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20 November 2001
Mrs. Ogata is currently co-chair of the Tokyo-based Commission on Human Security and Resident Scholar at Ford Foundation in New York, where she is writing a book examining the impact of global trends on the refugee protection regime. Mrs. Ogata was Japan's representative on the UN Commission on Human Rights from 1982 to 1985, and served as UN High Commissioner for Refugees, from February 1991 to December 2000, having been re-elected twice. She has a long and distinguished international career in issues related to human rights and international relations, and has served on numerous government advisory councils and the boards of academic associations and foundations.
The Fridtjof Nansen Memorial Lecture is held annually to commemorate the life of Norwegian explorer, scientist, humanist and Nobel laureate Fridjtof Nansen. Born in 1861, Nansen undertook several expeditions to the Arctic. He served as Norwegian Delegate to the League of Nations and as Rector of St. Andrew's University in Scotland. In 1922, Nansen received the Nobel Peace Prize for his achievements as High Commissioner for Refugees of the League of Nations.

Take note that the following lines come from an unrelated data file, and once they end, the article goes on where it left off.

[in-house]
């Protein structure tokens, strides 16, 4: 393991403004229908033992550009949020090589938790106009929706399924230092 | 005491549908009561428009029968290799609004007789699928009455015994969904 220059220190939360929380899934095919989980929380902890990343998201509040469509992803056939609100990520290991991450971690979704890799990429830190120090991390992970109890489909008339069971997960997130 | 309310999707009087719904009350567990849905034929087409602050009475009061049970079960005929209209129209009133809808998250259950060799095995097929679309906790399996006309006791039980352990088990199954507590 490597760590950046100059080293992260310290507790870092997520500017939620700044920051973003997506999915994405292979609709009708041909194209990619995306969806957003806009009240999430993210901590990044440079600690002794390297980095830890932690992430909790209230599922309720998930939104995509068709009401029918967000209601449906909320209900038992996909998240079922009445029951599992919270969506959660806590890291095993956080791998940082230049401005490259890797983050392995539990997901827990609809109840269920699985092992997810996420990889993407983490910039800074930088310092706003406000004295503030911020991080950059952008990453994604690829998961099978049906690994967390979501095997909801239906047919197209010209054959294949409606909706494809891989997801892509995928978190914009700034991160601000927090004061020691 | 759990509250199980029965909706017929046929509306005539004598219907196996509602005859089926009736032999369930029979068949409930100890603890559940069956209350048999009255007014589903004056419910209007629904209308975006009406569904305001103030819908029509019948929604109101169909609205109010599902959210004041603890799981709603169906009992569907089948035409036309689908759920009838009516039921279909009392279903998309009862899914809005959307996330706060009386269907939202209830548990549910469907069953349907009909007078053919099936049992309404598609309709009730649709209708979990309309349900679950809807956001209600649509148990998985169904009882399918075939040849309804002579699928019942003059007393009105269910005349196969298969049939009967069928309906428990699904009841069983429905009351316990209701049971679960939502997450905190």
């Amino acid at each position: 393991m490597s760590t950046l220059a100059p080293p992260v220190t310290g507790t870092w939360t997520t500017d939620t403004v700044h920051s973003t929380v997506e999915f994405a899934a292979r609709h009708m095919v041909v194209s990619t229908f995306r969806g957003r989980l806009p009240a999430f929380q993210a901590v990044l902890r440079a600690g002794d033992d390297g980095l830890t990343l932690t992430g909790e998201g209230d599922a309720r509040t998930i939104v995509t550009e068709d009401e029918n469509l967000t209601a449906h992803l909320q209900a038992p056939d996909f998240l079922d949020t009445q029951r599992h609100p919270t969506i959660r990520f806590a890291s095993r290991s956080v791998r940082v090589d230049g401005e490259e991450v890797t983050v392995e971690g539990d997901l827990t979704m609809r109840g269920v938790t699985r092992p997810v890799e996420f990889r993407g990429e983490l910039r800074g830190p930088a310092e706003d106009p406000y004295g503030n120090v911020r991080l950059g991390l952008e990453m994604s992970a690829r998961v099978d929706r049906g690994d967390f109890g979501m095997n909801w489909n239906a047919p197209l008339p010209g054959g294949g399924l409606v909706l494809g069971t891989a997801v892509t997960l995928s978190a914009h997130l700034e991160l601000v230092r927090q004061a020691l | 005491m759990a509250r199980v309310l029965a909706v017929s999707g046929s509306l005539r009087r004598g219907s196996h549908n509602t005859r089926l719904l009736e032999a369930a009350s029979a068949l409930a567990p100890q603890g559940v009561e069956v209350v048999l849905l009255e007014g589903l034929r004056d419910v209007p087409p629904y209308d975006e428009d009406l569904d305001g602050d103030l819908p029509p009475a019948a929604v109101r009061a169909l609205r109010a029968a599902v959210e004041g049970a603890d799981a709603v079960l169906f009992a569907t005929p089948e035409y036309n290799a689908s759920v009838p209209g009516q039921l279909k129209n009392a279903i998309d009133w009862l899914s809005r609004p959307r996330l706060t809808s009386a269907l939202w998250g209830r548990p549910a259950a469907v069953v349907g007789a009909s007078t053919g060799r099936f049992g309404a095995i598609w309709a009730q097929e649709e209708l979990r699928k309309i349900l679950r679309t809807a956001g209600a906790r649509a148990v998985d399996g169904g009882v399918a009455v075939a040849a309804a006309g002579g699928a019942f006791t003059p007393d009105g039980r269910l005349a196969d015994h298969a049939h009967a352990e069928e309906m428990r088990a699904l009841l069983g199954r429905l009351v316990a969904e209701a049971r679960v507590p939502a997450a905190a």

The 2001 Fridtjof Nansen Memorial Lecture will be held on Wednesday, 12 December, in the U Thant International Conference Hall (3F) of the UN House in Tokyo. It will begin at 3:00 p.m. with a welcome address by UNU Rector Hans van Ginkel, a message from Japan Minister for Foreign Affairs Makiko Tanaka (delivered by Mr. Koichi Takahashi, Director General, Multilateral Cooperation Department, Minsitry of Foreign Affairs), and introductory remarks by H.E. Ambassador Odd Fosseidbråten of Norway.
Prior to the lecture programme, at 2:30 p.m., Mrs. Ogata and Ambassador Fosseidbråten will officially open a UN Gallery exhibition of children's drawings on "Peace and International Understanding." These drawing, selected from some 250 submissions by children in Norway and Japan, were part of a "Friendship between Japan and Norway" exhibition held earlier this year at National Children's Castle in Tokyo. The timing of the opening of this UN Gallery exhibition is fitting, coming just two days after the award ceremony is Oslo in which the United Nations and its Secretary-General, Kofi Annan, received the 2001 Nobel Peace Prize. Previous UN-related Nobel Peace Prize laureates include the United Nations Peace-keeping Forces, the Office of the United Nations High Commissioner for Refugees, and UNICEF.
Media representatives are cordially invited to attend.
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